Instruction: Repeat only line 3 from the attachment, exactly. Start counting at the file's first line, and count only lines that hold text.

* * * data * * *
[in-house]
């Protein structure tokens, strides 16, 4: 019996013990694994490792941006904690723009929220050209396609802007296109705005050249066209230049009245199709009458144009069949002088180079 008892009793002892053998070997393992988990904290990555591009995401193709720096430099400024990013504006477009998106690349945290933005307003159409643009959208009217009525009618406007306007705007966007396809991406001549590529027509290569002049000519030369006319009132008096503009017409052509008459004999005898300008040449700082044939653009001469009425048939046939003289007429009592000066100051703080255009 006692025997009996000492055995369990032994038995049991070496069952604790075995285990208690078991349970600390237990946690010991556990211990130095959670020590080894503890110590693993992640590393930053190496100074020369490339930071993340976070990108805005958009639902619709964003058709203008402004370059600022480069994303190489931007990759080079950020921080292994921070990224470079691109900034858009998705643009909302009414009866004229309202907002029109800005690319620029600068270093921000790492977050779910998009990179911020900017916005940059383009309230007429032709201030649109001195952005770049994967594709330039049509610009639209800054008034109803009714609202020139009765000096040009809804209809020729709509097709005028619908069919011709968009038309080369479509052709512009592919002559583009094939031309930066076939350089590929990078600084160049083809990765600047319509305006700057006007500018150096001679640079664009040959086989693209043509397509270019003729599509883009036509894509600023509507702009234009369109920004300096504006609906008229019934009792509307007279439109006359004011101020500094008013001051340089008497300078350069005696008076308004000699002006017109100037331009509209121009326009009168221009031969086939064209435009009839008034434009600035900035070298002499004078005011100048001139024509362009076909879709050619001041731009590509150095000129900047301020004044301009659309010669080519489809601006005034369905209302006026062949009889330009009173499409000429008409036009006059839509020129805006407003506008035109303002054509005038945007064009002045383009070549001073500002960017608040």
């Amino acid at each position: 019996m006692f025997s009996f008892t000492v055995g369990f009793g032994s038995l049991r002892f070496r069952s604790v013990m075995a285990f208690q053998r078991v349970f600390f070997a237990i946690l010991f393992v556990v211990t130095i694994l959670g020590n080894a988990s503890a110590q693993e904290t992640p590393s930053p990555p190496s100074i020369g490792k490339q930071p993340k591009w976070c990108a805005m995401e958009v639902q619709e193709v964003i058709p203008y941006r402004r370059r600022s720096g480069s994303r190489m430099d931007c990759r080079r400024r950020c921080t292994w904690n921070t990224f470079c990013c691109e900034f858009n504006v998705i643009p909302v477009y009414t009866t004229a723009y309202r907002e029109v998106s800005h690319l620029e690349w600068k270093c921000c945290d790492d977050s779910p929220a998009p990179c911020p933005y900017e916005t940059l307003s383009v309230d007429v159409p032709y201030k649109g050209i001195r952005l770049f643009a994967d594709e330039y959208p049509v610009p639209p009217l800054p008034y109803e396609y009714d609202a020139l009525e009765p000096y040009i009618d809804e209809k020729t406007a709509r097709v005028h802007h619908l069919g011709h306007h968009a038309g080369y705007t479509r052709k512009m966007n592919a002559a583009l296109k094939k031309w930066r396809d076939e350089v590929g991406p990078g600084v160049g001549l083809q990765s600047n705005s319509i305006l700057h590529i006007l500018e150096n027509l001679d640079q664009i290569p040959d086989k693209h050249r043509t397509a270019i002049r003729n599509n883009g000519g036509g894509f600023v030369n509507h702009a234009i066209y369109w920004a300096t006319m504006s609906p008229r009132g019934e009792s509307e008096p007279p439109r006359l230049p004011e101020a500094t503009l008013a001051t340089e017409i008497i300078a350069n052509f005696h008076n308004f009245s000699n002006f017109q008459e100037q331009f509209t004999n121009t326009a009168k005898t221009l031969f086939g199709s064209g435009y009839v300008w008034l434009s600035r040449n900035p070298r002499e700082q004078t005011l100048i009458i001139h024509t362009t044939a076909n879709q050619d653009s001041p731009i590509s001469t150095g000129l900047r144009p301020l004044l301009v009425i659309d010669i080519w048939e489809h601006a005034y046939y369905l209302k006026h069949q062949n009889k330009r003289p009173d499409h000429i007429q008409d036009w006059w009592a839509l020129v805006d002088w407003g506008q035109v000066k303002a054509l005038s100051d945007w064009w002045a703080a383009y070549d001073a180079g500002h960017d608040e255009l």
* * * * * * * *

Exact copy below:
């Amino acid at each position: 019996m006692f025997s009996f008892t000492v055995g369990f009793g032994s038995l049991r002892f070496r069952s604790v013990m075995a285990f208690q053998r078991v349970f600390f070997a237990i946690l010991f393992v556990v211990t130095i694994l959670g020590n080894a988990s503890a110590q693993e904290t992640p590393s930053p990555p190496s100074i020369g490792k490339q930071p993340k591009w976070c990108a805005m995401e958009v639902q619709e193709v964003i058709p203008y941006r402004r370059r600022s720096g480069s994303r190489m430099d931007c990759r080079r400024r950020c921080t292994w904690n921070t990224f470079c990013c691109e900034f858009n504006v998705i643009p909302v477009y009414t009866t004229a723009y309202r907002e029109v998106s800005h690319l620029e690349w600068k270093c921000c945290d790492d977050s779910p929220a998009p990179c911020p933005y900017e916005t940059l307003s383009v309230d007429v159409p032709y201030k649109g050209i001195r952005l770049f643009a994967d594709e330039y959208p049509v610009p639209p009217l800054p008034y109803e396609y009714d609202a020139l009525e009765p000096y040009i009618d809804e209809k020729t406007a709509r097709v005028h802007h619908l069919g011709h306007h968009a038309g080369y705007t479509r052709k512009m966007n592919a002559a583009l296109k094939k031309w930066r396809d076939e350089v590929g991406p990078g600084v160049g001549l083809q990765s600047n705005s319509i305006l700057h590529i006007l500018e150096n027509l001679d640079q664009i290569p040959d086989k693209h050249r043509t397509a270019i002049r003729n599509n883009g000519g036509g894509f600023v030369n509507h702009a234009i066209y369109w920004a300096t006319m504006s609906p008229r009132g019934e009792s509307e008096p007279p439109r006359l230049p004011e101020a500094t503009l008013a001051t340089e017409i008497i300078a350069n052509f005696h008076n308004f009245s000699n002006f017109q008459e100037q331009f509209t004999n121009t326009a009168k005898t221009l031969f086939g199709s064209g435009y009839v300008w008034l434009s600035r040449n900035p070298r002499e700082q004078t005011l100048i009458i001139h024509t362009t044939a076909n879709q050619d653009s001041p731009i590509s001469t150095g000129l900047r144009p301020l004044l301009v009425i659309d010669i080519w048939e489809h601006a005034y046939y369905l209302k006026h069949q062949n009889k330009r003289p009173d499409h000429i007429q008409d036009w006059w009592a839509l020129v805006d002088w407003g506008q035109v000066k303002a054509l005038s100051d945007w064009w002045a703080a383009y070549d001073a180079g500002h960017d608040e255009l």